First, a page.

Used 2014 Kia Cadenza Review
Edmunds expert review
The well-rounded, well-built 2014 Kia Cadenza stands as a prime competitor in the large sedan segment.
What's new for 2014
It's been awhile since Kia has offered a large sedan. Remember the Amanti, which was last produced for 2009? Don't feel bad, since most of our staff doesn't either. The 2014 Kia Cadenza, however, should prove more memorable, as it fills that spot in Kia's lineup quite nicely. This ever-improving Korean carmaker has been hitting home runs in nearly every segment recently, and the Cadenza looks like it'll be the latest one to go soaring out of the park and onto consumers' consideration lists.
The front-wheel-drive Cadenza is longer and wider than the Optima and essentially shares its platform with cousin Hyundai's Azera. As such, it packs a 3.3-liter V6 with 293 horsepower along with a six-speed automatic. Kia tweaked the steering and suspension to give it a more sporting personality than its relative. But this is still more a luxury cruiser than a sport sedan. And as we'd now expect from Kia, the Cadenza offers a wealth of standard and optional high-end features along with sharp styling that manages to make it stand apart from the crowd without looking strange.
Initially, Kia offered the Cadenza in just one well-equipped trim level but later in the model year it was joined by the even more luxurious Limited version. Unlike some other competitors, the 2014 Kia Cadenza doesn't offer other powertrain choices such as a fuel-sipping four-cylinder turbo or a hybrid. That said, we certainly have no complaint with its V6's smooth and spirited performance.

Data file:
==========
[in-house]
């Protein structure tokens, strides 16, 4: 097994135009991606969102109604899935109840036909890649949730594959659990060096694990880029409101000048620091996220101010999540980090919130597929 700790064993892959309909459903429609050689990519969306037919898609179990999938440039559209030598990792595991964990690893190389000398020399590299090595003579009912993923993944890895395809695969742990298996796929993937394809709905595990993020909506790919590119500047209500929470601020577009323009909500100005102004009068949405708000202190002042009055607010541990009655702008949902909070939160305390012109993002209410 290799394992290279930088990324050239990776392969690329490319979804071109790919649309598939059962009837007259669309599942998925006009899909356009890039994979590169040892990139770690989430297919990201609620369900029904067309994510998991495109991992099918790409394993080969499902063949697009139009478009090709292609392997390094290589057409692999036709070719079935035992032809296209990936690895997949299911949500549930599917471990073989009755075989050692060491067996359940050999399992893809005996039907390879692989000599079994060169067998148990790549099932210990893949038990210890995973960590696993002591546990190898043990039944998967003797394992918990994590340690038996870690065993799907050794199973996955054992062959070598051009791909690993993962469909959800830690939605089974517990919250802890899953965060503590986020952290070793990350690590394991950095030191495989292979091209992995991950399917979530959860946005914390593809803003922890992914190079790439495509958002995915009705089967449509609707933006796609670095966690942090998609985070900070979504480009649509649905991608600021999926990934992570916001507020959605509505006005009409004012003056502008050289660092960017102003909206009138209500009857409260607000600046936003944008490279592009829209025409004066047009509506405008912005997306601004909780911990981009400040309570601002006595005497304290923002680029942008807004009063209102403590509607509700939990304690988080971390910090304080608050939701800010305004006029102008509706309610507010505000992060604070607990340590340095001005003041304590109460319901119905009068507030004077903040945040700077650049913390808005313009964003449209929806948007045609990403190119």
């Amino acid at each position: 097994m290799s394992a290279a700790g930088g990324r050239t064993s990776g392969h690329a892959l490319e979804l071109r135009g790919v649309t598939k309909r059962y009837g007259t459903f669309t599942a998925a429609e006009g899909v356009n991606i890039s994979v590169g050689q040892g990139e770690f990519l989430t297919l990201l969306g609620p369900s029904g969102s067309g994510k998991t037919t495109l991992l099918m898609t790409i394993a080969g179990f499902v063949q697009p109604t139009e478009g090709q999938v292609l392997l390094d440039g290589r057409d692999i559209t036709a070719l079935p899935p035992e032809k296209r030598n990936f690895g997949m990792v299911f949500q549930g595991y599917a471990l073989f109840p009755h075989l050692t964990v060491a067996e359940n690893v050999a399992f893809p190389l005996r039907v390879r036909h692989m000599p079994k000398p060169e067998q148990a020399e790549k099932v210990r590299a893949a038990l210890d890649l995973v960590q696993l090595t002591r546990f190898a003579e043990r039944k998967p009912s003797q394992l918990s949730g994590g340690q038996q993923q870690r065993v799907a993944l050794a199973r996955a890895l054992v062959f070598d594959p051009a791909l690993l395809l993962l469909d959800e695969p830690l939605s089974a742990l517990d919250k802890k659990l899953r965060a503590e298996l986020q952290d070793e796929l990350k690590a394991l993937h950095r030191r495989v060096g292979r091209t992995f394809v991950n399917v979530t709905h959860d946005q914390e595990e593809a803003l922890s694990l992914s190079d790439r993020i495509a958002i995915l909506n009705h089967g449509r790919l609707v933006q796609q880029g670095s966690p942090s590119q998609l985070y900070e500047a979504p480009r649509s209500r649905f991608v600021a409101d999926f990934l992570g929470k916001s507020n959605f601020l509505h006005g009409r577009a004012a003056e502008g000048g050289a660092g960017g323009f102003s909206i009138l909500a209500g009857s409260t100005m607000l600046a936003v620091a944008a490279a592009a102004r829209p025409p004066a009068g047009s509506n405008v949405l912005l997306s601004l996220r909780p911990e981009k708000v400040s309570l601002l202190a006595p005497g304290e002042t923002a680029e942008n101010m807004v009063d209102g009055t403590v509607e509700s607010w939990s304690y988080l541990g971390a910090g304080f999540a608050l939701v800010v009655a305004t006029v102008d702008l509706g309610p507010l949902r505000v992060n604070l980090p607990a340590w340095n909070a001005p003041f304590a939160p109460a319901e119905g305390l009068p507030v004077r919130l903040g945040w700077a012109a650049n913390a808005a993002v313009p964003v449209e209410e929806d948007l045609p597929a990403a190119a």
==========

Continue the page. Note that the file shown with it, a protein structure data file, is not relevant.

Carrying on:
This segment has a handful of heavy hitters that are also worthy of your scouting report. The Chrysler 300 and Toyota Avalon similarly offer effortless performance, smooth rides and roomy, well-trimmed cabins. The former offers the option of muscular V8 power while the latter also comes as a hybrid. There's also the Buick LaCrosse and Volkswagen Passat that, like the others, offer various powertrain options, even a thrifty turbodiesel in the VW's case. Overall, though, we think Kia's new 2014 Cadenza is an excellent choice for a large sedan.
Trim levels & features
The 2014 Kia Cadenza is a large sedan that comes in two trim levels: the very well-equipped Premium and even more lavish Limited.
Standard features on the Premium include 18-inch alloy wheels, automatic headlights, foglights, rain-sensing wipers, power-folding sideview mirrors, keyless ignition/entry, dual-zone automatic climate control, an auto-dimming rearview mirror, leather upholstery, a tilt-and-telescoping steering wheel, 10-way power driver seat, four-way power passenger seat, heated front seats and a ventilated driver seat. Standard high-tech features include a rearview camera, rear park assist, an 8-inch touchscreen display, Kia's Uvo voice command system, a navigation system, Bluetooth phone/audio and a 12-speaker Infinity sound system with a CD player, satellite radio and USB/iPod/auxiliary audio inputs.
Optional on the Premium is the Luxury package, which includes active xenon headlights, a panoramic sunroof, a windshield wiper de-icer, a 7-inch gauge cluster display, upgraded leather upholstery, a heated and power-adjustable steering wheel, heated rear seats, driver memory settings, a power driver seat cushion extender and a power rear window sunshade.
The Limited trim includes all the above, as well as 19-inch alloy wheels, adaptive cruise control, an electronic parking brake, water-repellent front windows and blind spot/lane departure warning systems.